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Hungry Tax

PARIS, July 2, 2006 (AFP) - Passengers boarding planes in France are now paying a new tax on their tickets to help the world's poor, after the measure came into effect on the weekend.

The tax, championed by President Jacques Chirac and backed by UN Secretary General Kofi Annan, adds a surcharge of between one and 40 euros (1.

25 and 50 dollars) depending on the destination and class of seat.

Money raised is to go to an international fund to buy treatments for AIDS, tuberculosis and malaria.

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A number of countries -- Brazil, Chile, Cyprus, Congo, Gabon, Ivory Coast, Jordan, Luxembourg, Madagascar, Mauritius, Nicaragua and Norway -- have all signed on to the initiative, and France hopes others will follow suit.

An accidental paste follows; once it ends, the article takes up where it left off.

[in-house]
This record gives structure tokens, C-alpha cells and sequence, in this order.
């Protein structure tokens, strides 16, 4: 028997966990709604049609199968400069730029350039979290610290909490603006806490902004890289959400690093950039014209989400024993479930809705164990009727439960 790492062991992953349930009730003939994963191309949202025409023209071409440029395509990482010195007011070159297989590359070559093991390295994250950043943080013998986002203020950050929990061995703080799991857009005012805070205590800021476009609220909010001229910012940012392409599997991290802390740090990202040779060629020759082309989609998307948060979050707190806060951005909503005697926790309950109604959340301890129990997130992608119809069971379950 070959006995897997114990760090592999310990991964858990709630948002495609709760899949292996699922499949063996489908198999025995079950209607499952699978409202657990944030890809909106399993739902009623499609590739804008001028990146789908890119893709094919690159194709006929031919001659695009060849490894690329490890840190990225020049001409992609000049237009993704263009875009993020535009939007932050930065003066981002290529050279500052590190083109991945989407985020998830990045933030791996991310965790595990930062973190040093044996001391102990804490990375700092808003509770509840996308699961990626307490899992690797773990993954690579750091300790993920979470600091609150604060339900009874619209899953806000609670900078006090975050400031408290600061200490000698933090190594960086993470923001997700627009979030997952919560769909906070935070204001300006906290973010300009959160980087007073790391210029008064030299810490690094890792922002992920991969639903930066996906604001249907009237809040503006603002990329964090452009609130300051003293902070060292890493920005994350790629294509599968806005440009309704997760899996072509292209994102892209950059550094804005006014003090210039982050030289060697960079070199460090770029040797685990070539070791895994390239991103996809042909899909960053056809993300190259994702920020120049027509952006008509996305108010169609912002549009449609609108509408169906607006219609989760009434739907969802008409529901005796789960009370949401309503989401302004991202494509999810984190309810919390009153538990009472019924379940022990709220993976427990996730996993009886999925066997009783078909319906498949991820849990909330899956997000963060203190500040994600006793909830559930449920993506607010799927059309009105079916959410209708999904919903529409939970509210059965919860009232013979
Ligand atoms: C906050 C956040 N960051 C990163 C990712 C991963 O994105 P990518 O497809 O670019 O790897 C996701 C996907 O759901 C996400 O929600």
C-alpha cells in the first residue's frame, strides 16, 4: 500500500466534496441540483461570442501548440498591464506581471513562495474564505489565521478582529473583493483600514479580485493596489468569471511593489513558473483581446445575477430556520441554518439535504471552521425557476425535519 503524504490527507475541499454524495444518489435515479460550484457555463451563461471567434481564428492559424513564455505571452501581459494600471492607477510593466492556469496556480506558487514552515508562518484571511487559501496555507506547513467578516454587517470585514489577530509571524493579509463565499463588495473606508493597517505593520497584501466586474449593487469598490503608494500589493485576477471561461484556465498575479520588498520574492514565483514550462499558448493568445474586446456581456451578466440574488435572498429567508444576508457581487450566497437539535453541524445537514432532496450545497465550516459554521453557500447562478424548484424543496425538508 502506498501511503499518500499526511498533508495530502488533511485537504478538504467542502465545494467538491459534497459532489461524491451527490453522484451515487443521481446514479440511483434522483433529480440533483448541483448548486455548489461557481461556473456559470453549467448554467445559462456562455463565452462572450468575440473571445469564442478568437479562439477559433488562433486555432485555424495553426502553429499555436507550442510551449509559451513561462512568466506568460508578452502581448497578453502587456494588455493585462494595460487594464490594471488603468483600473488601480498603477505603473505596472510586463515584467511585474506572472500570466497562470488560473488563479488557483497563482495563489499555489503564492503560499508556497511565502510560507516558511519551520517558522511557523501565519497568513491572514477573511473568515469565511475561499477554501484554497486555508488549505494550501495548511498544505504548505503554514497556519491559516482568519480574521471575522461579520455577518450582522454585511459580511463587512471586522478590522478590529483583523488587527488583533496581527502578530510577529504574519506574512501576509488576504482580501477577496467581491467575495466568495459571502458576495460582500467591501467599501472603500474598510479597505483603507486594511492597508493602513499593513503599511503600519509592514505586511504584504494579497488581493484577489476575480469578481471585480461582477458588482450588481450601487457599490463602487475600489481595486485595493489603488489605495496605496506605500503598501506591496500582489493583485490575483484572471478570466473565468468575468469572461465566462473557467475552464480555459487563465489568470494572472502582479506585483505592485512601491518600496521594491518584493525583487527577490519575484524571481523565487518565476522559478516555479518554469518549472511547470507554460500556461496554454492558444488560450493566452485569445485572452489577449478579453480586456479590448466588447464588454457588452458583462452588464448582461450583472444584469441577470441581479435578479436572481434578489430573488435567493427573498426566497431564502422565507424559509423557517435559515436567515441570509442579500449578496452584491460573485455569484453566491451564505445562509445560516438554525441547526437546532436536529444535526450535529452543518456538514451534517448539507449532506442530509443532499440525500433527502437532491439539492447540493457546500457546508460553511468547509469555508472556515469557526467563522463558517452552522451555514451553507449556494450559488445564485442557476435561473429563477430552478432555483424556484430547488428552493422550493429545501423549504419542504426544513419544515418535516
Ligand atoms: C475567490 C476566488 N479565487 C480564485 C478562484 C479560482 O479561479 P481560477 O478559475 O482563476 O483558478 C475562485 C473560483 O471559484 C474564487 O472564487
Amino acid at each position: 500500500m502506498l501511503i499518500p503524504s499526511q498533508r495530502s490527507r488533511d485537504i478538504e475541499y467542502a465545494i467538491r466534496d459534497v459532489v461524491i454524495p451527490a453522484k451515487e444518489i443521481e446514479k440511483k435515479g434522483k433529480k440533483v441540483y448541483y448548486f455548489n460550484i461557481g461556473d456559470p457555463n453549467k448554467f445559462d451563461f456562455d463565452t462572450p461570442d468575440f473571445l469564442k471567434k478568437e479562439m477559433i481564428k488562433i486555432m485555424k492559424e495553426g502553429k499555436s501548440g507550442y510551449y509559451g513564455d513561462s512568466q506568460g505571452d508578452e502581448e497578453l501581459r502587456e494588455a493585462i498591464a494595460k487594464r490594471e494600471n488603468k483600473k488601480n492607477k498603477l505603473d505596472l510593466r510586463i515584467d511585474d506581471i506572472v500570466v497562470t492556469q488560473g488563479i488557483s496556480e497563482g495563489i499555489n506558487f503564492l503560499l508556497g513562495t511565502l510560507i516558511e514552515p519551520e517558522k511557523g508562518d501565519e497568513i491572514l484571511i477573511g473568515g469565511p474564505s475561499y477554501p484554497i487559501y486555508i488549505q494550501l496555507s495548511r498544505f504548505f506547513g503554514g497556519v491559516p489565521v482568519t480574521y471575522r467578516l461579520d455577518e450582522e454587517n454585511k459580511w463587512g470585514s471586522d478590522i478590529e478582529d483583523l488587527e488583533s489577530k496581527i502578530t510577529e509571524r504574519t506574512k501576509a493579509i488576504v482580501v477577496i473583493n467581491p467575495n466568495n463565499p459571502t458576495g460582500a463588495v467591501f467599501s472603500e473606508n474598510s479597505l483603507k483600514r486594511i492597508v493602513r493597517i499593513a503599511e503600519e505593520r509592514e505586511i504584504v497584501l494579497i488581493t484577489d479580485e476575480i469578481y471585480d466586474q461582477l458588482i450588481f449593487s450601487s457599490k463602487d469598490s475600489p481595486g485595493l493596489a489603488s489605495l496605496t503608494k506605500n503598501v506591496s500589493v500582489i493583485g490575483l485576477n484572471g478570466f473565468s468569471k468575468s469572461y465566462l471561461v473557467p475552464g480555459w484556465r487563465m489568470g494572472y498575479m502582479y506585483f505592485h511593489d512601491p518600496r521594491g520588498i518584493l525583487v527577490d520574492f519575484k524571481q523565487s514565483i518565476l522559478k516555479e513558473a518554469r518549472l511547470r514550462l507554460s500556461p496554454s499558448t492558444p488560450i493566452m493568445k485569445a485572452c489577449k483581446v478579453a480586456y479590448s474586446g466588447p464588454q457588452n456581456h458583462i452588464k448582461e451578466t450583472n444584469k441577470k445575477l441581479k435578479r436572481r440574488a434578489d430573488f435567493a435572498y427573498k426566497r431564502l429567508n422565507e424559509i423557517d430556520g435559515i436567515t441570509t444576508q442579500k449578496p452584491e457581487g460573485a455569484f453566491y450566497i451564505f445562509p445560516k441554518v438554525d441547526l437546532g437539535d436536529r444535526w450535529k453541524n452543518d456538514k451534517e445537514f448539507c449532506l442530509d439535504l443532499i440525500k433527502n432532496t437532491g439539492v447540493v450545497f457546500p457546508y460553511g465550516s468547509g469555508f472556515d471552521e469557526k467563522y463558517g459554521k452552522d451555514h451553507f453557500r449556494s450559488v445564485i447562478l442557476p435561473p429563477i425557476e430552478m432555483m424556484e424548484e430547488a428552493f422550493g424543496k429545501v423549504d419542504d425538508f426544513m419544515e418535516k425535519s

The United States, Canada and Germany, though, oppose the levy, and several airlines have complained that it will simply add to the cost of air travel at a time of high fuel prices.

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The money from the tax on flights from France is expected to generate 200 million euros a year for an International Drug Purchase Facility, also known as Unitaid.

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The fund will be used to bulk-buy medicines for countries -- mainly in Africa -- that cannot afford them.

Under the

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